Martin MacNeill Trial: Expert Witness Says Utah Doctor's Wife Died of Drowning
Michele MacNeill regurgitated at least seven cups of water, according to report.
Nov. 1, 2013— -- Though her husband is on trial for her murder, a cause of death has never been determined for Michele MacNeill. Today, a noted forensic pathologist and toxicologist testified that he believes the former beauty queen died as a result of drowning.
Dr. Joshua Perper, a retired medical examiner who was called as an expert witness at the murder trial of Dr. Martin MacNeill, said that not only did he believe the mother of eight was drowned, but drugs could have also played a role in her April 11, 2007 death.
"It was clear she was inhaling a significant amount of water," Perper said.
He said the report that MacNeill regurgitated more than seven cups of water during the resuscitation process also played a role in helping him reach his conclusion.
"In addition, she had some drugs on board [that] in my opinion, could have contributed to her death," he said.
Dr. Martin MacNeill, 57, is on trial for the April 11, 2007, death of his wife, Michele MacNeill, 50. Prosecutors allege MacNeill persuaded his wife to have plastic surgery so he could dope her up during her recovery and then drown her -- all so he could pursue a relationship with a mistress, Gypsy Willis.
MacNeill's defense lawyers said heart problems were a contributing factor in her death. Perper said his review of MacNeill's case found no evidence that she died of myocarditis, an inflammation of the heart.
Utah State Chief Medical Examiner Dr. Todd Grey testified on Thursday that a drowning scenario was possible.
Dr. Maureen Frikke, a former assistant medical examiner who died in 2008, certified that MacNeill died of cardiovascular disease, high blood pressure and inflammation of the heart. That report was amended after Grey reviewed the case after Frikke's death and changed the ruling to "undeterminable."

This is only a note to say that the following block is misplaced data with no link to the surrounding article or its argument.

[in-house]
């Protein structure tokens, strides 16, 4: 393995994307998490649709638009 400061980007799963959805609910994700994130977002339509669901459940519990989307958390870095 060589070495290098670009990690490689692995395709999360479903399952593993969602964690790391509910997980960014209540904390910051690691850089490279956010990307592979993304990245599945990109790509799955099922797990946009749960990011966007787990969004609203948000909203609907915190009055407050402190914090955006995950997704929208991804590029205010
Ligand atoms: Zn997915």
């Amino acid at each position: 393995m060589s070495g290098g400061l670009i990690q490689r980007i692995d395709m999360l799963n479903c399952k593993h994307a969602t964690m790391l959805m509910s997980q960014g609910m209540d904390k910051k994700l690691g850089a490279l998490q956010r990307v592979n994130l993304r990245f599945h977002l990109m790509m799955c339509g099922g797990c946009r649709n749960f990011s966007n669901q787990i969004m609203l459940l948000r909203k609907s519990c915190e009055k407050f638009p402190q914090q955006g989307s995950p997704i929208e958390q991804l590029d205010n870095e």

Despite the amended report, Grey told the court, "I did not feel I could reach a conclusion of homicide."
Doctor's Daughter Confronted Him About Over-Medicating Mom
In the days before Michele MacNeill was found lifeless in the bathtub, one of her eldest daughters, Alexis Somers, confronted her dad about allegedly over-medicating her mom as she recovered from plastic surgery.
After Alexis Somers found her mother "very sedated" one day after she came home from the hospital on April 4, 2007, Somers, who was then a medical student, said she told her father, Dr. Martin MacNeill, "I'm taking over."
Somers said her mother was a reluctant plastic surgery patient who didn't like taking all of the drugs her physician husband insisted she take during her recovery.
After taking a cocktail of pills that left her sedated, Somers said her mother told her she no longer wanted MacNeill to dispense her medication since she couldn't see through the bandages on her face.
"She actually had me take out every single pill from the pill bottles and she wanted to feel what the pills feel like in her fingers, so if my dad tried to give her anything, she would know what he was giving her," Somers said.
On April 10, 2007, Somers said she left her family's home in Pleasant Grove, Utah, to go back to medical school in Henderson, Nev.
Somers told the court her mother "was feeling really well" when she left.
The next day, the mother of eight was found by her 6-year-old daughter unconscious in a bathtub full of brown water. Less than two hours later, Michele MacNeill was dead.
The trial, which is in its third of five scheduled weeks, has played out like a soap opera in the court room.
Willis, the mistress who prosecutors allege was MacNeill's motive for murder, testified that she moved into the family's home days after Michele MacNeill's death and that she was hired to work as a nanny.
Four of MacNeill's daughters told the jury that Willis never looked after the children, and instead was "goo eyes" at their father, who months later, proposed to her with a four and a half carat diamond ring.